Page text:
Provenance of glacial tills in Ong Valley, Antarctica, inferred from quartz cathodoluminescence imaging, zircon U/Pb dating, and trace element geochemistry

Monday, 15 December 2014: 11:50 AM
Katherine Leigh Edwards1, Abraham J Padilla1, Alyssa Evans1, Daniel J Morgan1, Greg Balco2, Jaakko Putkonen3 and Theodore Bibby4, (1)Vanderbilt University, Earth and Environmental Sciences, Nashville, TN, United States, (2)Berkeley Geochronology Center, Berkeley, CA, United States, (3)University of North Dakota, Harold Hamm School of Geology and Geological Engineering, Grand Forks, ND, United States, (4)University of North Dakota, Geology and Geological Engineering, Grand Forks, ND, United States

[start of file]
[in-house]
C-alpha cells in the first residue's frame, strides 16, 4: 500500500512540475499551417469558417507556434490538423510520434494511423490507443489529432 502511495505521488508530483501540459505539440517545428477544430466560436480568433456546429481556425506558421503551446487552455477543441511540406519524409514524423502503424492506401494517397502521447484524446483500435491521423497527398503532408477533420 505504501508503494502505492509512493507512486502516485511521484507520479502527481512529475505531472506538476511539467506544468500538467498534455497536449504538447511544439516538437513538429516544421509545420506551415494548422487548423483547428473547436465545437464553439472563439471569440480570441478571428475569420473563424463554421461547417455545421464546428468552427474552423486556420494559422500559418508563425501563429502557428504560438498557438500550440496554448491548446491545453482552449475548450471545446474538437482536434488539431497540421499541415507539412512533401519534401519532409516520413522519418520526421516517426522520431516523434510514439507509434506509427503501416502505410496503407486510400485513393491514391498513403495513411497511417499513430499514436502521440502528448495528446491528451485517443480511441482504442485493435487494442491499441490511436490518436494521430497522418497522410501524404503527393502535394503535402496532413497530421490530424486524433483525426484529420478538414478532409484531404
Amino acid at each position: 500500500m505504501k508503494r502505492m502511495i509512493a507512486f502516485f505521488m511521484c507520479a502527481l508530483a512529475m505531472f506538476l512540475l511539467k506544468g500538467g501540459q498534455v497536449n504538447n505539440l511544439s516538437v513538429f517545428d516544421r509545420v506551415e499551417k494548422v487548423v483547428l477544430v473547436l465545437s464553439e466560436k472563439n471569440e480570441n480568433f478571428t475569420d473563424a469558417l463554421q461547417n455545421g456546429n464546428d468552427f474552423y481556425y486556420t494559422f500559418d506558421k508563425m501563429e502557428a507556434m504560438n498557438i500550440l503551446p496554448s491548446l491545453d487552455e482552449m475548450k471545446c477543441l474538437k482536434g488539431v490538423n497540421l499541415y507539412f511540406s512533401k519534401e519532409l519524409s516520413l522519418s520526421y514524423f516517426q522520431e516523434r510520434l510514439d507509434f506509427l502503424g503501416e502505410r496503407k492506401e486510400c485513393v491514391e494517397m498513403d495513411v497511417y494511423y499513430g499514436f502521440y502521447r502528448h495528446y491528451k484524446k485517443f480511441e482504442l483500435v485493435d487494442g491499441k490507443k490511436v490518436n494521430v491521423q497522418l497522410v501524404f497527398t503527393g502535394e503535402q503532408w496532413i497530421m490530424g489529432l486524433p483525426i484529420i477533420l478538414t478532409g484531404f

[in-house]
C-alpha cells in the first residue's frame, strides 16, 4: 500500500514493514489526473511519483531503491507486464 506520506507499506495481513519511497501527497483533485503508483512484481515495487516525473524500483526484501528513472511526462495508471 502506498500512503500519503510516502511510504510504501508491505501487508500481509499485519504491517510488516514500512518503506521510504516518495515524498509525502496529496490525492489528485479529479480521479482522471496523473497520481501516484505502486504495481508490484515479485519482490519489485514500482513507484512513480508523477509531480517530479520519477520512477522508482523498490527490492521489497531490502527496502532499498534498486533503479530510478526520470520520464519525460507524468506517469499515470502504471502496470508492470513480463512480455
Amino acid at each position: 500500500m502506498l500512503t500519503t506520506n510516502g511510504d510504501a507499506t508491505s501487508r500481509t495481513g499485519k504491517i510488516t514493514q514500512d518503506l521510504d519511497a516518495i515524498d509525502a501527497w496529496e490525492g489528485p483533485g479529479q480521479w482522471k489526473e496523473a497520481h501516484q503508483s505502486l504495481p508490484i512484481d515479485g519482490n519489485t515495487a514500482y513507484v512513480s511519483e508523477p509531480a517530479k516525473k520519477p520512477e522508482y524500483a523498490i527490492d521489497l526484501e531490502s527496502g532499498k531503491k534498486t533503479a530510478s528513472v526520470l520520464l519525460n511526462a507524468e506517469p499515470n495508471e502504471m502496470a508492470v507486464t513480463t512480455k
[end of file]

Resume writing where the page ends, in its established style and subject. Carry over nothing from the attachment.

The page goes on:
An issue for interpreting exposure ages using cosmogenic nuclides is prior exposure (inheritance), especially for stable nuclides such as Ne-21. In this study we examine the reliability of provenance as a possible tool for determining the degree to which inheritance is an issue for a given sample. We use zircon U/Pb ages, quartz cathodoluminescence imaging, and trace element geochemistry from Antarctic glacial drifts and compare these to zircon, quartz, and trace elements from local bedrock in order to determine the drifts’ origins. This is potentially useful in Ong Valley in the Central Transantarctic Mountains, and likely elsewhere in Antarctica, as Antarctic glacial sediments are only derived either from sources that lie beneath the ice, where it likely had little prior exposure to cosmic rays, or from the relatively small amount of local, exposed bedrock, which would have inherited nuclides. Thus, sediment provenance is likely correlated with its inherited nuclide inventory. The bedrock of Ong Valley is composed of granite (Hope Granite, Granite Harbour Intrusives) and gneiss, and contains three glacial drifts. We collected samples from these three drifts and the surrounding bedrock. Cosmogenic nuclide dating using Ne-21 provides exposure ages for the quartz that can be used to constrain the timing of the glacier’s retreat from the three sites. The accuracy of these three exposure ages depends on the prior (or inherited) exposure of the sediment and its sources. The use of the use of multiple methods for determining provenance allows us to compare the results and see if they reach the same conclusion. If cathodoluminescence imaging proves to be a reliable method for establishing provenance it would provide complementary information for cosmogenic nuclide dating, especially because quartz is significantly more abundant and we would be obtaining coupled provenance information and exposure ages from a single mineral.